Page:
The United States Department of Agriculture (USDA) released a new version of its Plant Hardiness Zone map, the first update since 2012.
This new map is a tool used to help gardeners and growers understand which plants can flourish in particular temperatures in different locations.
Unlike previous maps, this year’s version features 13 zones across the United States and its territories, with each zone divided into half zones, marked as "A" and "B."
Compared to the 2012 map, the 2023 version shows that roughly half of the country shifted to the next warmer half zone, and the other half of U.S. remained in the same half zone.
According to the USDA, the map is also based on 30-year averages of the lowest annual winter temperatures at the specific locations, and split into 10-degree and 5-degree zones and integrates data from 13,412 weather stations compared to over 7,000 used in the 2012 map.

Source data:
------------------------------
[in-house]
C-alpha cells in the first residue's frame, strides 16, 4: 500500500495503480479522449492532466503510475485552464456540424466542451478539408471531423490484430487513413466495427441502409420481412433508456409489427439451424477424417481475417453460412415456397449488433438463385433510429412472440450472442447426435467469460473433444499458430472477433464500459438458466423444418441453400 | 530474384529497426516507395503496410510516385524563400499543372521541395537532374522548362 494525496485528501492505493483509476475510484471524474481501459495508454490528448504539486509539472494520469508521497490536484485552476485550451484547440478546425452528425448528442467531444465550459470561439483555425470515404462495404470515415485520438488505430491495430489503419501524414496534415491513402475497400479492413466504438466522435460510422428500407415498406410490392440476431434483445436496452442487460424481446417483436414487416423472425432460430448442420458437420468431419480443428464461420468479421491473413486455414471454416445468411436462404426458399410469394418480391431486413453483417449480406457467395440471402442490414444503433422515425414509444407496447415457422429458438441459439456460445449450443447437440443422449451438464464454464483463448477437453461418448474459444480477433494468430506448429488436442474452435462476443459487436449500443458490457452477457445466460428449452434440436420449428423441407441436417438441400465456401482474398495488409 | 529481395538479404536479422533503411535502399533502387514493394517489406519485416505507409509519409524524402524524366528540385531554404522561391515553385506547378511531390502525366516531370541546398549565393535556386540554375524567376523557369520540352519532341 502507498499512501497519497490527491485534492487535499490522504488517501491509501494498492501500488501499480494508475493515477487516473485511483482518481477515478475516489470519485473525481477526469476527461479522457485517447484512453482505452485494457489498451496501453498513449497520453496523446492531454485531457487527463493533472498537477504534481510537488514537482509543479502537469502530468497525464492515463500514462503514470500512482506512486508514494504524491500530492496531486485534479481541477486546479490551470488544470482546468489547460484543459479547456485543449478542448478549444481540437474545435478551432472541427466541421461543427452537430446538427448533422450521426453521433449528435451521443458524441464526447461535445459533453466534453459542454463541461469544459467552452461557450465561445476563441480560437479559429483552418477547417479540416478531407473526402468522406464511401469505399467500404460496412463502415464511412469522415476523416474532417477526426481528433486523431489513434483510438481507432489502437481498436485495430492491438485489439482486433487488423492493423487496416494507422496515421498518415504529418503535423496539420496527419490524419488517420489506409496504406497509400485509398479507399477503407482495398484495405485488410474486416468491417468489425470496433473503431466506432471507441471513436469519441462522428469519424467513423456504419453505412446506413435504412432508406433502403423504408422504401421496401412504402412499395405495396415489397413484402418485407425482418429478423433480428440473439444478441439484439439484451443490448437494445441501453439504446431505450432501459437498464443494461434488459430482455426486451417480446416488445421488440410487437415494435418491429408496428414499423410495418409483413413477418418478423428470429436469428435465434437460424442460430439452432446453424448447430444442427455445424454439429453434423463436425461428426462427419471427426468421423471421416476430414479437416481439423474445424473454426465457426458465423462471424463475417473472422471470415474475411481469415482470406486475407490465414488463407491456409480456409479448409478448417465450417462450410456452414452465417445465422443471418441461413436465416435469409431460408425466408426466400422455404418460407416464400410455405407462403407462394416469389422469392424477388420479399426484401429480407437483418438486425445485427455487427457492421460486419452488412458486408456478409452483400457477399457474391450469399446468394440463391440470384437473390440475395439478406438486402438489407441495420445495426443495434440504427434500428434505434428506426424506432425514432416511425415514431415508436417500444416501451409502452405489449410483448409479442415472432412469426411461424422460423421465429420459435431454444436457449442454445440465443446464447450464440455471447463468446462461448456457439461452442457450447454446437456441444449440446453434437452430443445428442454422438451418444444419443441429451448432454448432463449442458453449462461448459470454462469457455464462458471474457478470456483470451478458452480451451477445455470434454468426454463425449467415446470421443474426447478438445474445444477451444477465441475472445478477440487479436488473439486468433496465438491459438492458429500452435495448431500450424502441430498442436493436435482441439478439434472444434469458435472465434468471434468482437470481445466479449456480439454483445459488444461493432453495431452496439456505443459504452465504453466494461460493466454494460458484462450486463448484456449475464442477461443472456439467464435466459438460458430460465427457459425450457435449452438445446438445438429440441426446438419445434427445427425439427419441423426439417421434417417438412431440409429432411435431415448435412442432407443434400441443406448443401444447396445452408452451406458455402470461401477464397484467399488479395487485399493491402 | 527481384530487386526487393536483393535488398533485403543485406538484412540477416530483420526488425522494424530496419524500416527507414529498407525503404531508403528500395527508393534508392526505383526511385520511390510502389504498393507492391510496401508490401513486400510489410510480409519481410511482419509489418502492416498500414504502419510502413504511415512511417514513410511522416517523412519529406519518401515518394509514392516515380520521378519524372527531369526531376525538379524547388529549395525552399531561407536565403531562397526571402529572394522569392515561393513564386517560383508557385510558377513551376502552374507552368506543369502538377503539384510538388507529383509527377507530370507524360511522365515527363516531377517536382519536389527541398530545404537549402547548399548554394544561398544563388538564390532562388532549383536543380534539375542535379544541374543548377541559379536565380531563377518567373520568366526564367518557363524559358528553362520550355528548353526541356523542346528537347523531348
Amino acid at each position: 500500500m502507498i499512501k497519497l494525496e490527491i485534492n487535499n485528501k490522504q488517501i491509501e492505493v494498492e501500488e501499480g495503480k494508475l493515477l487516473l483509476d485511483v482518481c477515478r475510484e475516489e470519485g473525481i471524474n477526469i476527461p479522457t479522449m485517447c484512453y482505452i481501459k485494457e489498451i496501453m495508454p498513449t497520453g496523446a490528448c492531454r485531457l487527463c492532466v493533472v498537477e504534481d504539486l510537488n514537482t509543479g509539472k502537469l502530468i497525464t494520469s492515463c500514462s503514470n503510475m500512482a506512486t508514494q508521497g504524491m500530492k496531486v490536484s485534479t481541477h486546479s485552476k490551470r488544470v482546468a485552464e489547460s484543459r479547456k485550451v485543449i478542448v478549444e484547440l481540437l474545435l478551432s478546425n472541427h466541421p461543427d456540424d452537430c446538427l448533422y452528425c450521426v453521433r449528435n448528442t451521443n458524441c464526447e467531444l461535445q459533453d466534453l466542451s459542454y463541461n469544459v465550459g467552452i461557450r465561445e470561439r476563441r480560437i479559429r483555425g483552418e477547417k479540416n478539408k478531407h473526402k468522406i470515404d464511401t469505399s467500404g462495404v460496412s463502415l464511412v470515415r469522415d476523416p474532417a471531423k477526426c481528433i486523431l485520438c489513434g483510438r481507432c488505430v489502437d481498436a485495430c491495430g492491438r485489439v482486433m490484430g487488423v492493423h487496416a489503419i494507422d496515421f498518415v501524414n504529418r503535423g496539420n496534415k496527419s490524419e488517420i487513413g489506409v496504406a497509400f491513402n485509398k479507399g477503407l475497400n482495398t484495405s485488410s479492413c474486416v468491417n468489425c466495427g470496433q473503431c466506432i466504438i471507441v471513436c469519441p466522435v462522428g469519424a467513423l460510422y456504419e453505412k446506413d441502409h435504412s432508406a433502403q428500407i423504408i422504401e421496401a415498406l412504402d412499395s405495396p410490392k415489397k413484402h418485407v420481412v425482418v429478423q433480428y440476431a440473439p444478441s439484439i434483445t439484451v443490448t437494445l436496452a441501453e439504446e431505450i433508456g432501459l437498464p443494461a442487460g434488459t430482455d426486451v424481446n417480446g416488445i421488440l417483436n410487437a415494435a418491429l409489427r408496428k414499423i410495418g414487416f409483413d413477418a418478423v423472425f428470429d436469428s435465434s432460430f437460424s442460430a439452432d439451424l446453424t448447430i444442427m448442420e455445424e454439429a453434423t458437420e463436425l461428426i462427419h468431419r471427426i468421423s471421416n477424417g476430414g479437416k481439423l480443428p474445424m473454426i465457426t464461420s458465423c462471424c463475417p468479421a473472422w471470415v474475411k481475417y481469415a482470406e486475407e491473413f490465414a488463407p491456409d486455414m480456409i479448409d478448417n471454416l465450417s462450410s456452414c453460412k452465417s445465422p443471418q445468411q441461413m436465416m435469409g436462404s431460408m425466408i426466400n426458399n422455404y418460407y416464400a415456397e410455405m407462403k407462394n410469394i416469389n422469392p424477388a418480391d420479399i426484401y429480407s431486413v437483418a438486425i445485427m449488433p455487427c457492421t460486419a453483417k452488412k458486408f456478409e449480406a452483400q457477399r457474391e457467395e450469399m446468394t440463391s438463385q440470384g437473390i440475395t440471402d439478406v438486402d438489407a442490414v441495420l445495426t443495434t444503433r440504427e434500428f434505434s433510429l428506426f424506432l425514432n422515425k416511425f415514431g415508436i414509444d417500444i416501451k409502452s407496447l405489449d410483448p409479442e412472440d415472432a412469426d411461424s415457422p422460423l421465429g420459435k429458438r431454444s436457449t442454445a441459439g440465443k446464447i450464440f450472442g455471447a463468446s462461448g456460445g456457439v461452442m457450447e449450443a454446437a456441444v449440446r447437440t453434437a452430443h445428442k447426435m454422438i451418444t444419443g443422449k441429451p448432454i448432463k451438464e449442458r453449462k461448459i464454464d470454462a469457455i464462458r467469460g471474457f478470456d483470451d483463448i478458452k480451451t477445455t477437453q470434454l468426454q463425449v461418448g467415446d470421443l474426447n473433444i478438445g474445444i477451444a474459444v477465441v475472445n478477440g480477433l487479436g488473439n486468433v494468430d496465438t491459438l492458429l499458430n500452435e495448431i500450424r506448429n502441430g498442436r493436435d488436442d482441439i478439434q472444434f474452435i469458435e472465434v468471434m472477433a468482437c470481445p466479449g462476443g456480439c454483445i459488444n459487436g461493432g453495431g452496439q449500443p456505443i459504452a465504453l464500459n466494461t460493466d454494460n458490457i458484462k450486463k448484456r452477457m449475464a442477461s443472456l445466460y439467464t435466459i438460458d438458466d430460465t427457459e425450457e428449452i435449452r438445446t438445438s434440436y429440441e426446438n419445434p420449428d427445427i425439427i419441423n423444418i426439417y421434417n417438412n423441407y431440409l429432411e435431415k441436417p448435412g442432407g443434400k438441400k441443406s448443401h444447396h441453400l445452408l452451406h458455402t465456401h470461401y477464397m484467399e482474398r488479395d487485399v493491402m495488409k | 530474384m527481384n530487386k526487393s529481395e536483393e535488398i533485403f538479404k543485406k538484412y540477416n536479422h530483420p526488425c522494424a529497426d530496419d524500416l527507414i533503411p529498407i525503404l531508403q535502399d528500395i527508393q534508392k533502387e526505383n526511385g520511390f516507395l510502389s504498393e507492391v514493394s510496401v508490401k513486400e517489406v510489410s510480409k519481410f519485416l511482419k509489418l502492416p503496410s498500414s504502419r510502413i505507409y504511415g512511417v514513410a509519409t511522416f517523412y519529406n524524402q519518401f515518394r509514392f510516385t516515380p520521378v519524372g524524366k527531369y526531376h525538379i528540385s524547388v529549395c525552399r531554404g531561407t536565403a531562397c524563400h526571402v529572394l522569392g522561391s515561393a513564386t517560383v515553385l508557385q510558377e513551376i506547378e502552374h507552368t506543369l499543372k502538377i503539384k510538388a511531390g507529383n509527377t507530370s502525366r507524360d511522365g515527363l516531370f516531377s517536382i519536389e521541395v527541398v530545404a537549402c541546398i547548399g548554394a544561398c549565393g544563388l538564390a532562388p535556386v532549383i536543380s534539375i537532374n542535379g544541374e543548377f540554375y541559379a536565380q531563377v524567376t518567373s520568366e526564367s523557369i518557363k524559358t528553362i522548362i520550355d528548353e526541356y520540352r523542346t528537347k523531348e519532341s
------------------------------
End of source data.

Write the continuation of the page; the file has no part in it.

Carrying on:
Not only is the map updated, but the USDA also noted that the Plant Hardiness Zone map website is expanded to feature "tips for growers" to offer information about agency programs for gardeners and others who grow and breed plants.
Scientists also use the map for data in many research models, such as those modeling the spread of exotic weeds and insects.
Approximately 80 million American gardeners and growers represent the most frequent users of the USDA Plant Hardiness Zone Map, the USDA explained on its website.
Moreover, a paper version of the new map isn't available to buy, but it can be downloaded for free.
This story was reported from Washington, D.C.